What Is a Forward Rate?

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A forward rate is the interest rate that will be paid on a loan or investment that's made in the future. It's called a forward rate because it happens "forward in time."

Key Takeaways

  • A forward rate is the interest rate that will be paid on a loan or investment made in the future.
  • A forward rate is an important tool for predicting future interest rates and for hedging against changes in those rates.
  • Forward rates can be helpful when making investment decisions if you're concerned about future interest-rate volatility.

Definition and Example of a Forward Rate

A forward rate is the potential interest rate you could earn on a bond, loan, or other financial transaction that will take place in the future.

Forward rates can also be used to lock in rates on future foreign exchanges. For example, suppose you’re buying a home in Mexico in six months, but the exchange rate from U.S. dollars (USD) to Mexican pesos (MXN) is historically low right now. You could lock in a forward rate agreement with a bank so you can still pay that same currency exchange rate when you’re ready to buy.


Forward rates are important concepts to understand in macroeconomics, as they’re used to forecast market expectations.

How a Forward Rate Works

Forward rates are used to estimate the interest rate you could get on a bond and other securities you may be thinking about buying in the future.

You can calculate the forward rate using the yield curve (for government bonds with various maturities) or the spot rate (for zero-coupon bonds).

The general forward rate formula looks like this: 

fn = [ (1+rn)n / (1+rn-1)n-1 ] - 1
fn = the forward rate over the nth year
rn = the n-year spot rate
rn-1 = the spot rate for n - 1 years

For example, let's say you want to invest in bonds. After shopping around, you narrow it down to two options:

  • A one-year zero-coupon bond earning 9%
  • A two-year zero-coupon bond earning 10%

You want to know what the one-year forward rate would be over the second year of the two-year bond. So you use this equation to figure it out:

[ (1.10)2 / (1.09)1 ] - 1
1.21 / 1.09 = 1.11 or 11%

So, by going with the two-year zero-coupon bond, you're essentially locking in a forward rate of 11% for the second year.

Locking in a forward rate on a loan or currency exchange can be helpful if you're worried about future interest-rate volatility.

What Forward Rates Mean for Individual Investors

Forward rates on currency exchanges are mostly used by businesses. Suppose you own a large business that has relations with a supplier in Canada. You have a $500,000 bill coming due in six months, and you know you’ll need to exchange a large sum of currency. You have two options:

  1. You can wait one year and do the transaction at the current exchange rate (this would be a spot transaction).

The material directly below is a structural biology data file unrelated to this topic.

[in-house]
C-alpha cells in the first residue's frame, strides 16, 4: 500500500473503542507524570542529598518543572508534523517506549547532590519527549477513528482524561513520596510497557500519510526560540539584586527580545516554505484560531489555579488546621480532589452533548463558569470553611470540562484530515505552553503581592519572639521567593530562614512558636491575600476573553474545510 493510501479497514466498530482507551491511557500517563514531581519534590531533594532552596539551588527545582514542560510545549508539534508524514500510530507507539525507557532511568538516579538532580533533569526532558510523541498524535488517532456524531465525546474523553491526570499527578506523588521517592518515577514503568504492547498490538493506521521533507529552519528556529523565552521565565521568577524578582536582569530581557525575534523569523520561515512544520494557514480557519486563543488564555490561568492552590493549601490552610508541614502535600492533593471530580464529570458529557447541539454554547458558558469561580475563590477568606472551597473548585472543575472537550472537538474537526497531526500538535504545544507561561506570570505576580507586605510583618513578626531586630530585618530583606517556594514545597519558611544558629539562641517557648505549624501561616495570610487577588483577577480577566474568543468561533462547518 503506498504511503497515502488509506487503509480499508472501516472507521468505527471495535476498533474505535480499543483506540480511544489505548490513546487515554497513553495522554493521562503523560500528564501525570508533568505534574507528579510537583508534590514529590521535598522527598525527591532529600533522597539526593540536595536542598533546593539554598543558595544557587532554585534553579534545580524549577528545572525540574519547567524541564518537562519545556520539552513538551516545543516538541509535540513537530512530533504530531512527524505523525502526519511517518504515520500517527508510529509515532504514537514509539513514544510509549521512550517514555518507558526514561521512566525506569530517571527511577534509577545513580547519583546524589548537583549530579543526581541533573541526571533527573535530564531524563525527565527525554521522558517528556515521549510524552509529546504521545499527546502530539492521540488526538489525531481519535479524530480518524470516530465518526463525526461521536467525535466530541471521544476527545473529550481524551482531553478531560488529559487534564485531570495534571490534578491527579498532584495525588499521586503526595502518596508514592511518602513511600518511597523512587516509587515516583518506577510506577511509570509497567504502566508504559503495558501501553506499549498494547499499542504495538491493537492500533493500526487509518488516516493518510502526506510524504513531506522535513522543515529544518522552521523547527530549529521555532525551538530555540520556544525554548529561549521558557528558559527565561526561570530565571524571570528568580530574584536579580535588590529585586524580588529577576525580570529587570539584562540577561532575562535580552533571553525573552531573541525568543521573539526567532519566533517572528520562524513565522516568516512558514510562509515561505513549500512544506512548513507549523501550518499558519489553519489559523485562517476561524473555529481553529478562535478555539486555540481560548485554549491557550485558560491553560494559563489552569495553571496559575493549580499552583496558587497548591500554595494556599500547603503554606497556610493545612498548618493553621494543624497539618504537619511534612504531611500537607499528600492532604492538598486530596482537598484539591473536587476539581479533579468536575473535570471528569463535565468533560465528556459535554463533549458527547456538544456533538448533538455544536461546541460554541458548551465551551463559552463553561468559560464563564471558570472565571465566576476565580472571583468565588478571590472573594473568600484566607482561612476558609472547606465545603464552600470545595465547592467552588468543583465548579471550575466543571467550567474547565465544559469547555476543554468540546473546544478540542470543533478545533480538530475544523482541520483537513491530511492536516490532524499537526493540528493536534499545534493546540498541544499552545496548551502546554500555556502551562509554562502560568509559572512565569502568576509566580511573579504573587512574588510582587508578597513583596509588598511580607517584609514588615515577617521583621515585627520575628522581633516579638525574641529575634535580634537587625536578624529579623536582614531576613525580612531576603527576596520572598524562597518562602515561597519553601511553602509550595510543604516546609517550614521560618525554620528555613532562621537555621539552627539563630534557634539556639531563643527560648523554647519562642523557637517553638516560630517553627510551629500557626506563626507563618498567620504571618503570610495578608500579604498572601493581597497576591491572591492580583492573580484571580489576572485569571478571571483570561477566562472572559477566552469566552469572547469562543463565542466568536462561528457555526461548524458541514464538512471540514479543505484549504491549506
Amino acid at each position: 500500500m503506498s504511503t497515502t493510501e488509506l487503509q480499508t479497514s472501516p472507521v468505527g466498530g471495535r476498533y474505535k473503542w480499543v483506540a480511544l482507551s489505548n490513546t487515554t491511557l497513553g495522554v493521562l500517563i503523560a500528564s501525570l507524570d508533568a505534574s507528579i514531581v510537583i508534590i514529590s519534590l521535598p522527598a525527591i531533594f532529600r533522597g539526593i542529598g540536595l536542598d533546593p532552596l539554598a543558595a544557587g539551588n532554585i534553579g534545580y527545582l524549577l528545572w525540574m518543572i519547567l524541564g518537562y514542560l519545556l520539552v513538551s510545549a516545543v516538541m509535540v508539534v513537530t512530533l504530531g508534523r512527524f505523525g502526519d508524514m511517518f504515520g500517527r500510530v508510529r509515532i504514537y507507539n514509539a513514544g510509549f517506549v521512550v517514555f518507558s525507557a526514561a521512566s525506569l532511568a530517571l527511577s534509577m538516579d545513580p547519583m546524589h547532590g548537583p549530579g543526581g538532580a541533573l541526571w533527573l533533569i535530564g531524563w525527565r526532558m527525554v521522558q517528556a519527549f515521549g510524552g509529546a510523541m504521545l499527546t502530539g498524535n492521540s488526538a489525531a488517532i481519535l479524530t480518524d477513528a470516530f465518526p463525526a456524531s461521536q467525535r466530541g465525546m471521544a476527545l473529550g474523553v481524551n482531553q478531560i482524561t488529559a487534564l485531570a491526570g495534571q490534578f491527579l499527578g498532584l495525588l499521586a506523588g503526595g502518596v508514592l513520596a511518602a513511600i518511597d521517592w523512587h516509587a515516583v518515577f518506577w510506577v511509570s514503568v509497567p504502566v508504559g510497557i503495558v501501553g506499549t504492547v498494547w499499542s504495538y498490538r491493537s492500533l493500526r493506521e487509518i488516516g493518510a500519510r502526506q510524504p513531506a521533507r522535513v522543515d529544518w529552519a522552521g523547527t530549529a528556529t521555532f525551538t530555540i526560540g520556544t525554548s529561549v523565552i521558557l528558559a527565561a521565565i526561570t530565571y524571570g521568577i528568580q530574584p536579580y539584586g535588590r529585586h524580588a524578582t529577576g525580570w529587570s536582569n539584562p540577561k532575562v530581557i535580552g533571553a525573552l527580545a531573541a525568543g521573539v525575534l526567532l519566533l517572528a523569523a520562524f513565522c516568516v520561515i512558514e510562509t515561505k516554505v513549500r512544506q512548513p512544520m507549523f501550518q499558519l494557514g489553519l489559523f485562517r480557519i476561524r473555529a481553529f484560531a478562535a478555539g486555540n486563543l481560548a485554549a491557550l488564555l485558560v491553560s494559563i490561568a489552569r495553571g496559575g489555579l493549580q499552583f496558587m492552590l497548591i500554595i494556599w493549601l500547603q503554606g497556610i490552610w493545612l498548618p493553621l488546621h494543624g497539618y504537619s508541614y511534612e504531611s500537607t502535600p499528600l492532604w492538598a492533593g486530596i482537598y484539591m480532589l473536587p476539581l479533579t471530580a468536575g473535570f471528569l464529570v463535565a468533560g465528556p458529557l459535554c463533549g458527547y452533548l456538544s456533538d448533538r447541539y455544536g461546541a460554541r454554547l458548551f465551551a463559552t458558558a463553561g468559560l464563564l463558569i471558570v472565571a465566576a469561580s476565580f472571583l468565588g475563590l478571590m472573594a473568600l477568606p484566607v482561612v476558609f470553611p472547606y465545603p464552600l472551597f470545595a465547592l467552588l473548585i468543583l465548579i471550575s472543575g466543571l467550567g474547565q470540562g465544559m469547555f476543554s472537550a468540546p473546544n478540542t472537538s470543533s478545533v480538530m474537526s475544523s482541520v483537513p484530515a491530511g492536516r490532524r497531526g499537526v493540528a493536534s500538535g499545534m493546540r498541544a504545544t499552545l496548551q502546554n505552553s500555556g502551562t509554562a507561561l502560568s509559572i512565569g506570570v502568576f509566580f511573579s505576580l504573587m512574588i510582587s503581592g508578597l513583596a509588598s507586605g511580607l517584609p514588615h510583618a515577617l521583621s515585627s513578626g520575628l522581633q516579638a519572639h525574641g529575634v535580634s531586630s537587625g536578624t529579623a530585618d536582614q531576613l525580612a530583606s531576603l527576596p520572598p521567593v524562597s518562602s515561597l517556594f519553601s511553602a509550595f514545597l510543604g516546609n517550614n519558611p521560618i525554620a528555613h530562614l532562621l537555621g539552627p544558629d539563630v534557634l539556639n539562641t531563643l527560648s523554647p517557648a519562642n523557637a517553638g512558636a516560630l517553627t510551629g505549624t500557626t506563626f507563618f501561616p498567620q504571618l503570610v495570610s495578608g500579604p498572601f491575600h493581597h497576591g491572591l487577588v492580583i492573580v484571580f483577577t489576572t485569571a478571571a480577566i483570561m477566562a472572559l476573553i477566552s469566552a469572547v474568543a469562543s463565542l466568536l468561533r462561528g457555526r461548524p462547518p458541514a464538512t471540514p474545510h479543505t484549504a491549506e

2. You can lock in the terms of the transaction today using a future contract (this is called hedging).


If you’re afraid exchange rates will be less favorable in the future, you could lock in a forward rate with a bank to help minimize risk and protect your profit margins.

Forward Rate vs. Spot Rate

Forward Rate Spot Rate
Agreed-upon interest rate of a transaction made in the future Current interest rate of a transaction made now
Forward rates are locked in for a future date Spot rates mark a moment in time, so they change as markets rise and fall

Pretty much anytime someone mentions the forward rate, they’ll also mention the spot rate. The main difference is that a forward rate applies to transactions made in the future, while a spot rate applies to transactions that are happening now (usually within the next two business days).

Another key difference is that spot rates fluctuate with the market, so they’re subject to change at any time. Future rates, on the other hand, are predetermined, so you know now what the rate will be in the future.

Disadvantages of a Forward Rate

While a forward rate can be helpful in managing interest-rate risk, it's important to keep in mind that it's not without its limitations.

First and foremost, a forward rate is only an estimate. It becomes less reliable the further you estimate into the future. So it can be good if you're trying to estimate rates for a few months or a year, but beyond that, the accuracy of a forward rate starts to wane.

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The Balance uses only high-quality sources, including peer-reviewed studies, to support the facts within our articles. Read our editorial process to learn more about how we fact-check and keep our content accurate, reliable, and trustworthy.
  1. Customs and Border Protection. "Foreign Currency Exchange Rates." 

  2. Stephen Ross, Randolph Westerfield, Jeffrey Jaffe, and Bradford Jordan. "Corporate Finance. 12th Edition," Chapter 5, Appendix 5A.

  3. Export.gov. "Foreign Exchange (FX) Risk Management."

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